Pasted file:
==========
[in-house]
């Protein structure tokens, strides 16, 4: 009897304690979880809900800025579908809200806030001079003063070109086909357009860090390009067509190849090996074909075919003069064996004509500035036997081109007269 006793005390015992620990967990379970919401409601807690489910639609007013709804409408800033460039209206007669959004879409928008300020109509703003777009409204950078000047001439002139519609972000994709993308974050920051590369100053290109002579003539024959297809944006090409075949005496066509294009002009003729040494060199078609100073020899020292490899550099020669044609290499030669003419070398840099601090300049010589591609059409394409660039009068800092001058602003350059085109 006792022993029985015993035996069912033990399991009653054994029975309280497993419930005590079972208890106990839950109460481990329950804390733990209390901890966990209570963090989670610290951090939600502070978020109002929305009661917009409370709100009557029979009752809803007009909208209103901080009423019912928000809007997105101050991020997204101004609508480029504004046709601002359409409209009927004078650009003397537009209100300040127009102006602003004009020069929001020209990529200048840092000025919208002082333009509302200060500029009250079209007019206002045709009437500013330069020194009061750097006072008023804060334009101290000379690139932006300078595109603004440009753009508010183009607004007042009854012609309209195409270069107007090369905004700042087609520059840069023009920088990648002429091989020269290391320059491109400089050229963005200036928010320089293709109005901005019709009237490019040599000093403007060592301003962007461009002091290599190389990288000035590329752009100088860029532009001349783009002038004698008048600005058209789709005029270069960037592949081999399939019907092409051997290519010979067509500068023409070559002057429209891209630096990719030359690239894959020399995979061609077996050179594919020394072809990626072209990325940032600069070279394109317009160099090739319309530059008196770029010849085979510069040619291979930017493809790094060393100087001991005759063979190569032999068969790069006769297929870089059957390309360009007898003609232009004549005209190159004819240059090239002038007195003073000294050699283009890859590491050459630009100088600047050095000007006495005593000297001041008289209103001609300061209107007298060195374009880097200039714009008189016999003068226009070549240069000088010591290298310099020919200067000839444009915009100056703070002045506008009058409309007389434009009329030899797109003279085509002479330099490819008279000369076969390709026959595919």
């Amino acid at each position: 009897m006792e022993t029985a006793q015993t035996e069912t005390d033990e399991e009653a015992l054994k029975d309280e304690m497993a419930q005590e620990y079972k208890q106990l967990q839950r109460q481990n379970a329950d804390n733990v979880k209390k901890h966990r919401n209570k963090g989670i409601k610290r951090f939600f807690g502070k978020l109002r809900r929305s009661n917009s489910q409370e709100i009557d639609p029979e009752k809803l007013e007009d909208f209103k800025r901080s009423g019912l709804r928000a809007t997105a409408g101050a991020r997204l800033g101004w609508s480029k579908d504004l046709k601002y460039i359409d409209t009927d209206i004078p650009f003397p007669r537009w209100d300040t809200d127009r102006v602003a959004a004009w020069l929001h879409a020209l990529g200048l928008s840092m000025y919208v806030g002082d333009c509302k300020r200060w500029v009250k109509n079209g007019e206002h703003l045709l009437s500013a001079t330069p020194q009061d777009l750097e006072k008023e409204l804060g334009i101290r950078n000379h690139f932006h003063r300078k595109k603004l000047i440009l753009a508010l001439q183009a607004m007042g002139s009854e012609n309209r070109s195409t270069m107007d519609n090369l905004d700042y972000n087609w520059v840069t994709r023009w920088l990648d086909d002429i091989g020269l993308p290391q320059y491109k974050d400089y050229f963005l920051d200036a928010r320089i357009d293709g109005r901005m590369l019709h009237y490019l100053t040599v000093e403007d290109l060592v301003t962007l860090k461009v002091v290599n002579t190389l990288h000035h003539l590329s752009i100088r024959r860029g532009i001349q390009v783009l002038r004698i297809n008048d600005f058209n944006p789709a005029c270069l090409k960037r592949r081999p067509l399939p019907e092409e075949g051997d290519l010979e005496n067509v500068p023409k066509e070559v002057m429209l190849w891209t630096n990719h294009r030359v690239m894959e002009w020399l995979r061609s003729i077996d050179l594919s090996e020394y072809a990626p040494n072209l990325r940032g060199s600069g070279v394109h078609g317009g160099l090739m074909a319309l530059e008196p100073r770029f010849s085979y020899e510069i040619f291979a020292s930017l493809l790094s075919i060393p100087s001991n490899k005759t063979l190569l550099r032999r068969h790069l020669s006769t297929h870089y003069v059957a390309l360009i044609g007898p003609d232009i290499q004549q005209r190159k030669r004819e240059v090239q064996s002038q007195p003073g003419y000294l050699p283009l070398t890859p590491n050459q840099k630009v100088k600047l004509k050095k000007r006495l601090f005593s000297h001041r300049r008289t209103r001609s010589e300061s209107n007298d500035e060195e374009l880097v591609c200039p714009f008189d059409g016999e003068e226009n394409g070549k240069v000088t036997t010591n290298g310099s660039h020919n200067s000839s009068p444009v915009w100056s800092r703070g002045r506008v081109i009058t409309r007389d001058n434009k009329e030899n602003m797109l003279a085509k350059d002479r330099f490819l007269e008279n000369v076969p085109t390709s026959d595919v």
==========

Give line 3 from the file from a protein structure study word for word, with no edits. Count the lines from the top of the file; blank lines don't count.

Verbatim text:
């Amino acid at each position: 009897m006792e022993t029985a006793q015993t035996e069912t005390d033990e399991e009653a015992l054994k029975d309280e304690m497993a419930q005590e620990y079972k208890q106990l967990q839950r109460q481990n379970a329950d804390n733990v979880k209390k901890h966990r919401n209570k963090g989670i409601k610290r951090f939600f807690g502070k978020l109002r809900r929305s009661n917009s489910q409370e709100i009557d639609p029979e009752k809803l007013e007009d909208f209103k800025r901080s009423g019912l709804r928000a809007t997105a409408g101050a991020r997204l800033g101004w609508s480029k579908d504004l046709k601002y460039i359409d409209t009927d209206i004078p650009f003397p007669r537009w209100d300040t809200d127009r102006v602003a959004a004009w020069l929001h879409a020209l990529g200048l928008s840092m000025y919208v806030g002082d333009c509302k300020r200060w500029v009250k109509n079209g007019e206002h703003l045709l009437s500013a001079t330069p020194q009061d777009l750097e006072k008023e409204l804060g334009i101290r950078n000379h690139f932006h003063r300078k595109k603004l000047i440009l753009a508010l001439q183009a607004m007042g002139s009854e012609n309209r070109s195409t270069m107007d519609n090369l905004d700042y972000n087609w520059v840069t994709r023009w920088l990648d086909d002429i091989g020269l993308p290391q320059y491109k974050d400089y050229f963005l920051d200036a928010r320089i357009d293709g109005r901005m590369l019709h009237y490019l100053t040599v000093e403007d290109l060592v301003t962007l860090k461009v002091v290599n002579t190389l990288h000035h003539l590329s752009i100088r024959r860029g532009i001349q390009v783009l002038r004698i297809n008048d600005f058209n944006p789709a005029c270069l090409k960037r592949r081999p067509l399939p019907e092409e075949g051997d290519l010979e005496n067509v500068p023409k066509e070559v002057m429209l190849w891209t630096n990719h294009r030359v690239m894959e002009w020399l995979r061609s003729i077996d050179l594919s090996e020394y072809a990626p040494n072209l990325r940032g060199s600069g070279v394109h078609g317009g160099l090739m074909a319309l530059e008196p100073r770029f010849s085979y020899e510069i040619f291979a020292s930017l493809l790094s075919i060393p100087s001991n490899k005759t063979l190569l550099r032999r068969h790069l020669s006769t297929h870089y003069v059957a390309l360009i044609g007898p003609d232009i290499q004549q005209r190159k030669r004819e240059v090239q064996s002038q007195p003073g003419y000294l050699p283009l070398t890859p590491n050459q840099k630009v100088k600047l004509k050095k000007r006495l601090f005593s000297h001041r300049r008289t209103r001609s010589e300061s209107n007298d500035e060195e374009l880097v591609c200039p714009f008189d059409g016999e003068e226009n394409g070549k240069v000088t036997t010591n290298g310099s660039h020919n200067s000839s009068p444009v915009w100056s800092r703070g002045r506008v081109i009058t409309r007389d001058n434009k009329e030899n602003m797109l003279a085509k350059d002479r330099f490819l007269e008279n000369v076969p085109t390709s026959d595919v």